police routinely closed down exhibitions, and
denunciations of specific artists by the
authorities were common.
A few visionary
curators did organize shows abroad: the Oxford
Museum of Modern Art in 1993 and PSI New York in
1998 are examples. In 1999, the inclusion of 21
Chinese artists at the Venice Biennale was a
breakthrough, followed by a successful photography
exhibition called Inside Out that traveled across
the United States.
Bois recounts how a few
canny international collectors began to buy into
Chinese art early, when the market was still
brand-new to most investors. Kent and Vicki Logan
were the first noteworthy collectors in the US,
acquiring close to 200 works.
But the most
famous collector of Chinese contemporary art is
Swiss national Uli Sigg, who owns close to 2,000
works. Last year, ArtReview magazine ranked Sigg
72nd on its list of the most important
personalities in the art world. Bois predicts that
as Chinese art reaches its full value, Sigg has a
good chance of making it to the No 1 spot.
Aside from its popularity in the West,
Chinese art is now also beginning to be
aggressively collected by the Chinese themselves.
"In the 1990s, contemporary art was seen
as too risky, and most domestic collectors
preferred to go for antiques," recalled Boriana
Song, manager of the Chinese-owned Beijing Art Now
Gallery. "But now Chinese buyers are hungry for
culture, and they see contemporary art as
fashionable. The market is maturing, tastes are
changing, and more than 60% of our clients are
Moreover, as Bernell
explained, the routine oppression of artists by
the authorities, common in the 1990s, is over. In
fact today the government seems to be consciously
trying to find ways to use contemporary art to
bolster its image abroad, resulting in its active
involvement in sponsoring large-scale exhibitions.
"Satirizing Mao [Zedong]'s image still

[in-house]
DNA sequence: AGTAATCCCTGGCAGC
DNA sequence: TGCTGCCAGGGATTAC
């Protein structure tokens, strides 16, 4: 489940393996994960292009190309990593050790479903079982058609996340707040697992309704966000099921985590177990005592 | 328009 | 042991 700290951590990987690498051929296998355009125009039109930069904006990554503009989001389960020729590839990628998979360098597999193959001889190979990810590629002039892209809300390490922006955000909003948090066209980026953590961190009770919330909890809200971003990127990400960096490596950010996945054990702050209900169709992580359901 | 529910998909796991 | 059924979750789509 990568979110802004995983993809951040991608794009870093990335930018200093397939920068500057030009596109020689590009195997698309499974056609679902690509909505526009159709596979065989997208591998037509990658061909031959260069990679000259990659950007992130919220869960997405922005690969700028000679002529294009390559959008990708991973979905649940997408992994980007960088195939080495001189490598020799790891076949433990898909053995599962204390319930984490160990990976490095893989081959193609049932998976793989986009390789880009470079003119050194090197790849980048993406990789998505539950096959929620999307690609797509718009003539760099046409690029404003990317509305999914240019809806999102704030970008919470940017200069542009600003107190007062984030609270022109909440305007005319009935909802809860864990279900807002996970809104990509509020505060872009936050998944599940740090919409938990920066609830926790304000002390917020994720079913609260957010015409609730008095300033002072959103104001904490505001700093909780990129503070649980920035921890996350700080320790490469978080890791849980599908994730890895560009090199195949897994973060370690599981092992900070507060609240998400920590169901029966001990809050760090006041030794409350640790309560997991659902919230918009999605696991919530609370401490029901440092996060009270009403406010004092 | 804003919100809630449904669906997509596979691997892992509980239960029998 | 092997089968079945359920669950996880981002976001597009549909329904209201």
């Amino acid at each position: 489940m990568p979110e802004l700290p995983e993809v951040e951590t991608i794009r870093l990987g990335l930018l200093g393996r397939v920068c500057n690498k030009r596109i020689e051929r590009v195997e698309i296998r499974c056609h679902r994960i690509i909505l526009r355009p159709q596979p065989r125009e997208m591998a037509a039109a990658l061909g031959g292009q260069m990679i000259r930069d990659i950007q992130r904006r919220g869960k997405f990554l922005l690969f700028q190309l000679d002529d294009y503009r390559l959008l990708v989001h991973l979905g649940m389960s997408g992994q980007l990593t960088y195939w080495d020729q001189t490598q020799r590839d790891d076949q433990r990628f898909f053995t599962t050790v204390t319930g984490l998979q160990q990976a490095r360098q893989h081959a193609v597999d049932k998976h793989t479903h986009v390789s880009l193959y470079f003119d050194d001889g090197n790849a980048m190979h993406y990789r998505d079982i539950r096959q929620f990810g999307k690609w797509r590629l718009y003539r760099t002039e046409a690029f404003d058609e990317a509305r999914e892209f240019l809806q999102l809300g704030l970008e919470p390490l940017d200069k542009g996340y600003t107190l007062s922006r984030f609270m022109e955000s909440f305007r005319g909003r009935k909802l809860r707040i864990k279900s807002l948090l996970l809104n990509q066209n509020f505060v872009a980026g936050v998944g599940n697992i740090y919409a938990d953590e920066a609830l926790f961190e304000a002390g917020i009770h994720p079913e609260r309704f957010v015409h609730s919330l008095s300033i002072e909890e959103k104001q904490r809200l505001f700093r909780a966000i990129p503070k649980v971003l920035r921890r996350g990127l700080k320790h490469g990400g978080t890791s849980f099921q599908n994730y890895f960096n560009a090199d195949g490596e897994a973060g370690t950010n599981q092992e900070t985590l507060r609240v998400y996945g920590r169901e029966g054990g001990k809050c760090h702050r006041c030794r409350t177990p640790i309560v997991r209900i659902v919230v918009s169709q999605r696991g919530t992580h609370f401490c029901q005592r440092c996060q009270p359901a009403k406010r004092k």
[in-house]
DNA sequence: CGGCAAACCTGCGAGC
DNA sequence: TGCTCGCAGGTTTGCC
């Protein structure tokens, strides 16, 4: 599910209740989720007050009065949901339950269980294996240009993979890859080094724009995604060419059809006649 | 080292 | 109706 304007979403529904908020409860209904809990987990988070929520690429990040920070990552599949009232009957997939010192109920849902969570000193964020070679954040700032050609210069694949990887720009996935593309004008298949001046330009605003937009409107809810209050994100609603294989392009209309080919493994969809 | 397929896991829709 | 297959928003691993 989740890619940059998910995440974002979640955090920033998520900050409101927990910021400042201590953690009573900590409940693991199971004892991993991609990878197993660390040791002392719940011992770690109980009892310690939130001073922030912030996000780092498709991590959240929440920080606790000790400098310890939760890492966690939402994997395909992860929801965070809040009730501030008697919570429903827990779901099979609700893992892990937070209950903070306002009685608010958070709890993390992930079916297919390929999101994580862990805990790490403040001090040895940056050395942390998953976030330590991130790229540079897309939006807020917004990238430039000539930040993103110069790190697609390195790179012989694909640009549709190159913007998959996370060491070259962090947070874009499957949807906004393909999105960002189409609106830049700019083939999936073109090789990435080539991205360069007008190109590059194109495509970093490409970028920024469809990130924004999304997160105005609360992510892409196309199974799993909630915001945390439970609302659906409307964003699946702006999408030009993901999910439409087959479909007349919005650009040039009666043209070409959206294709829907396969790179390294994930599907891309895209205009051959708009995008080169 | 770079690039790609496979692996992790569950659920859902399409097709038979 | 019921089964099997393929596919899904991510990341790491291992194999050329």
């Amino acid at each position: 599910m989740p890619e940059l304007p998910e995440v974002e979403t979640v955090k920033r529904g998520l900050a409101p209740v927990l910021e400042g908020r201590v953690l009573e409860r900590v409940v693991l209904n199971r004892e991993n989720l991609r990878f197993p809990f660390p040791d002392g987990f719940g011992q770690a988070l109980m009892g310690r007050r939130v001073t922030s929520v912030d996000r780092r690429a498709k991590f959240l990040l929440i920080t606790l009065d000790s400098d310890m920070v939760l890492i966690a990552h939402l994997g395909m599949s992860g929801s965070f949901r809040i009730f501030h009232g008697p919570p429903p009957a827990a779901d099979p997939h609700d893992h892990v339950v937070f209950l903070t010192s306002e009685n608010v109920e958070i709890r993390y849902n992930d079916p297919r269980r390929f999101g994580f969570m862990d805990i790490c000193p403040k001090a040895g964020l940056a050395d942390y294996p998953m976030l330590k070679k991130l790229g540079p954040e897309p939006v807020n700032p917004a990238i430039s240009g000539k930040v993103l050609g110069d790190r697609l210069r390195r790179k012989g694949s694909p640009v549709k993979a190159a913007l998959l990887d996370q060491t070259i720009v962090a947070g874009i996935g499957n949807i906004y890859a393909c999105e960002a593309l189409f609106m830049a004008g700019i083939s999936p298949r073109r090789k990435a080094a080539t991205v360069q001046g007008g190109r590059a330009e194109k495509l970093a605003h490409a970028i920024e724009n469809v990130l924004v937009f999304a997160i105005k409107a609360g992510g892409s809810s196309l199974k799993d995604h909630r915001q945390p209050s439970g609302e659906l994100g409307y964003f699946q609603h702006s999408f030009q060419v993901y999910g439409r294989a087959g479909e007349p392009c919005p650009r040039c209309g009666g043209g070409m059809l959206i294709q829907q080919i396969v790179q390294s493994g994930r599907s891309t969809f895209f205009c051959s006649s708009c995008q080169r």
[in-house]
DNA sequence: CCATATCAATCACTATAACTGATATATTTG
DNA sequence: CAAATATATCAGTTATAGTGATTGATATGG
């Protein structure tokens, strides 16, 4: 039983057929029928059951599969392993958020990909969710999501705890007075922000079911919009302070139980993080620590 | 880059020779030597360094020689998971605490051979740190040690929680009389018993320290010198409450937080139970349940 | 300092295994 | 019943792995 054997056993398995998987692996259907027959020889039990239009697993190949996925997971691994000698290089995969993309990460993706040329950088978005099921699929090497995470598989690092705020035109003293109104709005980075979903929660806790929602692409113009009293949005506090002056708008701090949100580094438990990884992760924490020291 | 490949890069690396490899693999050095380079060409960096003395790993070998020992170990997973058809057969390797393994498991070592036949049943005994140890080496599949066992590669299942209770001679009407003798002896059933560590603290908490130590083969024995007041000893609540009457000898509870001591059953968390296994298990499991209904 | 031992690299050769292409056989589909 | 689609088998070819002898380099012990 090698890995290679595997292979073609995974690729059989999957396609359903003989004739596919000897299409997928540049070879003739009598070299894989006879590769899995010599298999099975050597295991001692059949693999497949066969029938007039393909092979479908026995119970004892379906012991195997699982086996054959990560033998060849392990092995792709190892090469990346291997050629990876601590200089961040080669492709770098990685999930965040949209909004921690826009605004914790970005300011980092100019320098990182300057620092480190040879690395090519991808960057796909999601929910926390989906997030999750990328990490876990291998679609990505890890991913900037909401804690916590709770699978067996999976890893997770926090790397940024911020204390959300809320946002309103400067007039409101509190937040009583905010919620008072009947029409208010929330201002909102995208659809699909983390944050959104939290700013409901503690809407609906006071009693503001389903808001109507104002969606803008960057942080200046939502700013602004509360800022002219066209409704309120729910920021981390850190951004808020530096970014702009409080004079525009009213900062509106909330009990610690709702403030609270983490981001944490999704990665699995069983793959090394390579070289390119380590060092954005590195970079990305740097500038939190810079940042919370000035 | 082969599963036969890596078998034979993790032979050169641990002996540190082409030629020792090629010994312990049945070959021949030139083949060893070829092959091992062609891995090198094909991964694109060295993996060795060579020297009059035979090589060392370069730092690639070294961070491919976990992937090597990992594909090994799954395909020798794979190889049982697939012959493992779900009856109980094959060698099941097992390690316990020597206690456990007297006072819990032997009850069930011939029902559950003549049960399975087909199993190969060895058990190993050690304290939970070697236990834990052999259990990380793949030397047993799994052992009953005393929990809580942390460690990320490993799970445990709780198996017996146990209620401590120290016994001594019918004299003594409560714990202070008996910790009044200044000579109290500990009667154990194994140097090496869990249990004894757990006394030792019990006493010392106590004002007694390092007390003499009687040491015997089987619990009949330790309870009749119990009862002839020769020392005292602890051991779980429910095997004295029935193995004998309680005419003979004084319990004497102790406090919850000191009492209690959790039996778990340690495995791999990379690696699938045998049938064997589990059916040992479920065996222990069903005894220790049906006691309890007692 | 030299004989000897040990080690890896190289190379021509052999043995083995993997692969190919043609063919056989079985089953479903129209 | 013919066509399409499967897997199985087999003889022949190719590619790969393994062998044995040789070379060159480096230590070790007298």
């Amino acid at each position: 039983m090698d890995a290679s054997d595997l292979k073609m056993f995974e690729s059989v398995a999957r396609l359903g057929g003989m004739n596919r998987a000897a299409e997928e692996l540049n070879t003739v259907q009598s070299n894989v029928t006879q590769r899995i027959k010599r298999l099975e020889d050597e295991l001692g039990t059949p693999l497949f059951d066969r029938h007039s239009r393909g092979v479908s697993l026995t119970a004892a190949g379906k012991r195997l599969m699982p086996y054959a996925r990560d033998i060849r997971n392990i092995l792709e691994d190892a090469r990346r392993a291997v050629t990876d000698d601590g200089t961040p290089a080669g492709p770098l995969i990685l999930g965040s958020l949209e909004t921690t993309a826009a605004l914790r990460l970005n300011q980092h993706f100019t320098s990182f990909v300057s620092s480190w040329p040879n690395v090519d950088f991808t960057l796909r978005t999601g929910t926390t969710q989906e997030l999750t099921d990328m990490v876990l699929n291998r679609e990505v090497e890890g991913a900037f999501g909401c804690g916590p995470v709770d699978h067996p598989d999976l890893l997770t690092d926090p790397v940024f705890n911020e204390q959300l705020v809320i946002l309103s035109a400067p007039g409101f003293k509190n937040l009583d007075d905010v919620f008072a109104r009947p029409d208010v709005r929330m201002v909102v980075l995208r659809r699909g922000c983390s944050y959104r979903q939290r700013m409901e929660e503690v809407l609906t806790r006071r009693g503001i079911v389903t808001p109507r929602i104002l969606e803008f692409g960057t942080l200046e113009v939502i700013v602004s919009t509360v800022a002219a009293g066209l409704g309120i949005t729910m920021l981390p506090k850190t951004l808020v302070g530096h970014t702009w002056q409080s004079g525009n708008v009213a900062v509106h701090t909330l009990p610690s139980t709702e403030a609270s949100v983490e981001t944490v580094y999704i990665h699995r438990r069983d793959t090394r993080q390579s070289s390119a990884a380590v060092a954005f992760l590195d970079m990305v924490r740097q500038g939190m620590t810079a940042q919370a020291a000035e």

remains taboo," said Bois, "but violence, sex and
nudity, which used to come in for flak, are pretty
much accepted today."
renaissance in Chinese art are museums, hundreds
of which are being renovated and built across the
country. The nationwide goal is to add 1,000 new
museums by 2015. In the capital, plans are afoot
to start up a privately run Beijing Museum of
Bois also points to the
important work of young and dynamic curators
intent on making sure that Chinese art is
exhibited and promoted by Chinese people and
institutions. "While the bulk of Chinese art
collectors are still Westerners, slowly tastes and
trends are starting to be dictated by Chinese
themselves," he said.
result of all this activity has meant that the
market for contemporary art is zooming ever
upward. Works by leading artists such as Zhang
Xiaogang and Wang Guangyi used to go for as little
as $1,000 in the early 1990s. By 1996 their price
had risen to about $10,000. Today, their works
routinely fetch $100,000-$200,000.
fears that the contemporary art market may be
overheated, Bois - who spent 15 years as an
investment banker in London prior to his artsy
avatar - remains bullish. "I think it's still an
'emerging market' worth investing in. It's still
undervalued, and upcoming artists can multiply in
value by as much [as] 30 [times], and more
established ones can go up at least 10 times."
Beijing Art Now's Song is more cautious.
"Prices seem to be going up too high, too quickly.
I think they will actually continue to rise for a
few more years. But [the contemporary art market]
can be dangerous - as dangerous as speculating in
real estate," she smiled.
Aiyar is the China correspondent for The